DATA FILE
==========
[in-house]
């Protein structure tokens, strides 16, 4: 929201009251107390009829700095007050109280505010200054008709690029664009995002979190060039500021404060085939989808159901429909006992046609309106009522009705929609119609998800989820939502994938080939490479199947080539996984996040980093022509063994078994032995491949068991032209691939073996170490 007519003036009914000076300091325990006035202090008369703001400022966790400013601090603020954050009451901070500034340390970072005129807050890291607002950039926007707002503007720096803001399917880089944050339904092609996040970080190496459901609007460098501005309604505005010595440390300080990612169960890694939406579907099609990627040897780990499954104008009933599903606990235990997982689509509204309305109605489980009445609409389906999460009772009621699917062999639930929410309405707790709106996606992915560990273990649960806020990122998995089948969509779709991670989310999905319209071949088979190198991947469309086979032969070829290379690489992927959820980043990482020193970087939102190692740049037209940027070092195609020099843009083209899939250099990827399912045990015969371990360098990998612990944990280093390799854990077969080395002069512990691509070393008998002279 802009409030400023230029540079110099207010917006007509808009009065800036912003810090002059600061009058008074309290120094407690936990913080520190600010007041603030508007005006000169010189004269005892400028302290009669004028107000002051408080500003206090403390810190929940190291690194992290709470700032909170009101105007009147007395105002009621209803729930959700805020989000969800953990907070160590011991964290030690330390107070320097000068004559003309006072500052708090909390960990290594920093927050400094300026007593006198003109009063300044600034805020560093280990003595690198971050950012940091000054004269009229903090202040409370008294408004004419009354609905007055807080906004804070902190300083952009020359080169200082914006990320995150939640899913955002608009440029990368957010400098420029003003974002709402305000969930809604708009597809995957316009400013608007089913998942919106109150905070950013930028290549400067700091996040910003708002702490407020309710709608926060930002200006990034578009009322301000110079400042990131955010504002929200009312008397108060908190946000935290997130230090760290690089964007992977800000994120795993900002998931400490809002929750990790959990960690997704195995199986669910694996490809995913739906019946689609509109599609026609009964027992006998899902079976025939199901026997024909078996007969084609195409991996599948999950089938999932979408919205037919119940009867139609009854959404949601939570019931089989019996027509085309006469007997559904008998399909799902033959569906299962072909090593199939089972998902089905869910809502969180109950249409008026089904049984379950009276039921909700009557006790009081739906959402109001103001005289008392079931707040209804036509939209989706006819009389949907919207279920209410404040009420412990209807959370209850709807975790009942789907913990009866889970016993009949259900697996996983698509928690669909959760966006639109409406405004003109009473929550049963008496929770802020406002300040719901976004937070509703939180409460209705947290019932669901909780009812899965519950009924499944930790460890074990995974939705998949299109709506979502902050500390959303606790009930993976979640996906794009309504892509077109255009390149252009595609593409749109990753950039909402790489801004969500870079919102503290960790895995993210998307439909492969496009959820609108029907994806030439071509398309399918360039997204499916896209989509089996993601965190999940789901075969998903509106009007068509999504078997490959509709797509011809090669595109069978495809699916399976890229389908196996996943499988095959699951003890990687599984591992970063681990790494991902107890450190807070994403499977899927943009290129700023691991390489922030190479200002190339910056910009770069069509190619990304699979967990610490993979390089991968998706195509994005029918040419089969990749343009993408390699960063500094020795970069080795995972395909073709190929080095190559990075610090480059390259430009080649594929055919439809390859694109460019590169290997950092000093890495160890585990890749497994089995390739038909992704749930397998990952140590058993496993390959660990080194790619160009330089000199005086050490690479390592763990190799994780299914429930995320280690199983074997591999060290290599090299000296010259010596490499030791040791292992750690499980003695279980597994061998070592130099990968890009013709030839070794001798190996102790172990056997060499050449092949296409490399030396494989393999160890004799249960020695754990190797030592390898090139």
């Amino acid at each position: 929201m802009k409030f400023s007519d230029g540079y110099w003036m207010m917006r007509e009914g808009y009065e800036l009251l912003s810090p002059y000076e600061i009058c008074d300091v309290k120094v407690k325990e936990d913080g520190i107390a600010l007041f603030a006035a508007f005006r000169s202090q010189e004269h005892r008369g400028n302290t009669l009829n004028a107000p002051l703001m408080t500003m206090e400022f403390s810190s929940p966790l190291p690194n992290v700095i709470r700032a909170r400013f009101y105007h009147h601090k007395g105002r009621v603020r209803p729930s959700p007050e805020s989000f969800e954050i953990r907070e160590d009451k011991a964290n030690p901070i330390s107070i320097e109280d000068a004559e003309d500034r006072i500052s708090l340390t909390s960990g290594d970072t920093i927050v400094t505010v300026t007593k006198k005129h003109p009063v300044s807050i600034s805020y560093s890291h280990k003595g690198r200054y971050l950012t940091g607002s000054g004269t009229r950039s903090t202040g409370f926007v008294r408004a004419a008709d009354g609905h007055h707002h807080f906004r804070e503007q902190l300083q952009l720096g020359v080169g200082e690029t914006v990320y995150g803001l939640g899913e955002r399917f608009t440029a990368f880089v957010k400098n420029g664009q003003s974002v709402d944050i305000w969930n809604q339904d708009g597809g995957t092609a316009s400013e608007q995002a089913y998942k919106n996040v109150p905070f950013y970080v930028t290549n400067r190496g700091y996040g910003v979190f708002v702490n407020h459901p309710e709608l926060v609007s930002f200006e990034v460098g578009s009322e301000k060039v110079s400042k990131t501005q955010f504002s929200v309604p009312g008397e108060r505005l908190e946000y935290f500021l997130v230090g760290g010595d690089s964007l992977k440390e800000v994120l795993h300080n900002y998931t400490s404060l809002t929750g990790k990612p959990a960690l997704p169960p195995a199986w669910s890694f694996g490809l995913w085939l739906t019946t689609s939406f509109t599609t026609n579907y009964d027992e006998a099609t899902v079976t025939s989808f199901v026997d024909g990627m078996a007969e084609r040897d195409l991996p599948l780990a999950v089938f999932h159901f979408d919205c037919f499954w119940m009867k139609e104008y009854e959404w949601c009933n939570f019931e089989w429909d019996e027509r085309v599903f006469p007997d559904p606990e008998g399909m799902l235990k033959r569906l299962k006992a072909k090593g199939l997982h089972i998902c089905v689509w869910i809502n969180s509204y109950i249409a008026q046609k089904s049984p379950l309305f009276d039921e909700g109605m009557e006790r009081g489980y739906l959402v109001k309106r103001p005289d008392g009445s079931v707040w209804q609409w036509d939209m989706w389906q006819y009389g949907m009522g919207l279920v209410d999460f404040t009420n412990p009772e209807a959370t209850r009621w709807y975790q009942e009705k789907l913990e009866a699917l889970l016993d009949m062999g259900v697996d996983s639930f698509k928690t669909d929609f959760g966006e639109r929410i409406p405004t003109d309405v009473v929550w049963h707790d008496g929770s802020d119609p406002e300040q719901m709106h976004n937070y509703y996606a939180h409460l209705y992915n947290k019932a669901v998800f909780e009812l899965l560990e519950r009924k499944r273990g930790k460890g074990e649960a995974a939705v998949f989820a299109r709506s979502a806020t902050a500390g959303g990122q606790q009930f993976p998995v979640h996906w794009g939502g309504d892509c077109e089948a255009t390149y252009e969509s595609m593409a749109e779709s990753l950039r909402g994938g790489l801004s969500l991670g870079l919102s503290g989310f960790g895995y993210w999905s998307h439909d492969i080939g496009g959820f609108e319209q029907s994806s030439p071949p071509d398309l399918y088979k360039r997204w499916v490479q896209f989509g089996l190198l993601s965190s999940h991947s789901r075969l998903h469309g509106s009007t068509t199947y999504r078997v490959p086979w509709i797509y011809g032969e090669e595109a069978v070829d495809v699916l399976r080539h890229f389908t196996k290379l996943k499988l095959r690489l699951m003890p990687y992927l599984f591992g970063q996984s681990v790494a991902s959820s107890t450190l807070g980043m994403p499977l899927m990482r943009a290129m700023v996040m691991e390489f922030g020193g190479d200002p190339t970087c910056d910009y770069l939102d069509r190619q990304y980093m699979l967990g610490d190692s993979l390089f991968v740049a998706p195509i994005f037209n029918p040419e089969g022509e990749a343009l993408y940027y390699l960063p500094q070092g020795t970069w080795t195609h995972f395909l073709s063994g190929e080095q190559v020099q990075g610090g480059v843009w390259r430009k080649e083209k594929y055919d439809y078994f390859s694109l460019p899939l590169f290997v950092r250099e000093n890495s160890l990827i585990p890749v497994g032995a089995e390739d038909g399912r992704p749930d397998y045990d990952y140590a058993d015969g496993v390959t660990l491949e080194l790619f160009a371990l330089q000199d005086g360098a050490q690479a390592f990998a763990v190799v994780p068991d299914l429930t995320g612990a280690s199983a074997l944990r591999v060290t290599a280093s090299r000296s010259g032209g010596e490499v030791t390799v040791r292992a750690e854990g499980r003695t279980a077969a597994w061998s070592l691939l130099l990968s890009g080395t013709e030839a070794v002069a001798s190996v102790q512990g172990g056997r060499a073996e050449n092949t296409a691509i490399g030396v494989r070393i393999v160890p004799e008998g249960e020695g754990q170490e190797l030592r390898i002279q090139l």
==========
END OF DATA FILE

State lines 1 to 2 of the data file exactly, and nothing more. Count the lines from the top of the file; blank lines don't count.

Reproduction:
[in-house]
């Protein structure tokens, strides 16, 4: 929201009251107390009829700095007050109280505010200054008709690029664009995002979190060039500021404060085939989808159901429909006992046609309106009522009705929609119609998800989820939502994938080939490479199947080539996984996040980093022509063994078994032995491949068991032209691939073996170490 007519003036009914000076300091325990006035202090008369703001400022966790400013601090603020954050009451901070500034340390970072005129807050890291607002950039926007707002503007720096803001399917880089944050339904092609996040970080190496459901609007460098501005309604505005010595440390300080990612169960890694939406579907099609990627040897780990499954104008009933599903606990235990997982689509509204309305109605489980009445609409389906999460009772009621699917062999639930929410309405707790709106996606992915560990273990649960806020990122998995089948969509779709991670989310999905319209071949088979190198991947469309086979032969070829290379690489992927959820980043990482020193970087939102190692740049037209940027070092195609020099843009083209899939250099990827399912045990015969371990360098990998612990944990280093390799854990077969080395002069512990691509070393008998002279 802009409030400023230029540079110099207010917006007509808009009065800036912003810090002059600061009058008074309290120094407690936990913080520190600010007041603030508007005006000169010189004269005892400028302290009669004028107000002051408080500003206090403390810190929940190291690194992290709470700032909170009101105007009147007395105002009621209803729930959700805020989000969800953990907070160590011991964290030690330390107070320097000068004559003309006072500052708090909390960990290594920093927050400094300026007593006198003109009063300044600034805020560093280990003595690198971050950012940091000054004269009229903090202040409370008294408004004419009354609905007055807080906004804070902190300083952009020359080169200082914006990320995150939640899913955002608009440029990368957010400098420029003003974002709402305000969930809604708009597809995957316009400013608007089913998942919106109150905070950013930028290549400067700091996040910003708002702490407020309710709608926060930002200006990034578009009322301000110079400042990131955010504002929200009312008397108060908190946000935290997130230090760290690089964007992977800000994120795993900002998931400490809002929750990790959990960690997704195995199986669910694996490809995913739906019946689609509109599609026609009964027992006998899902079976025939199901026997024909078996007969084609195409991996599948999950089938999932979408919205037919119940009867139609009854959404949601939570019931089989019996027509085309006469007997559904008998399909799902033959569906299962072909090593199939089972998902089905869910809502969180109950249409008026089904049984379950009276039921909700009557006790009081739906959402109001103001005289008392079931707040209804036509939209989706006819009389949907919207279920209410404040009420412990209807959370209850709807975790009942789907913990009866889970016993009949259900697996996983698509928690669909959760966006639109409406405004003109009473929550049963008496929770802020406002300040719901976004937070509703939180409460209705947290019932669901909780009812899965519950009924499944930790460890074990995974939705998949299109709506979502902050500390959303606790009930993976979640996906794009309504892509077109255009390149252009595609593409749109990753950039909402790489801004969500870079919102503290960790895995993210998307439909492969496009959820609108029907994806030439071509398309399918360039997204499916896209989509089996993601965190999940789901075969998903509106009007068509999504078997490959509709797509011809090669595109069978495809699916399976890229389908196996996943499988095959699951003890990687599984591992970063681990790494991902107890450190807070994403499977899927943009290129700023691991390489922030190479200002190339910056910009770069069509190619990304699979967990610490993979390089991968998706195509994005029918040419089969990749343009993408390699960063500094020795970069080795995972395909073709190929080095190559990075610090480059390259430009080649594929055919439809390859694109460019590169290997950092000093890495160890585990890749497994089995390739038909992704749930397998990952140590058993496993390959660990080194790619160009330089000199005086050490690479390592763990190799994780299914429930995320280690199983074997591999060290290599090299000296010259010596490499030791040791292992750690499980003695279980597994061998070592130099990968890009013709030839070794001798190996102790172990056997060499050449092949296409490399030396494989393999160890004799249960020695754990190797030592390898090139």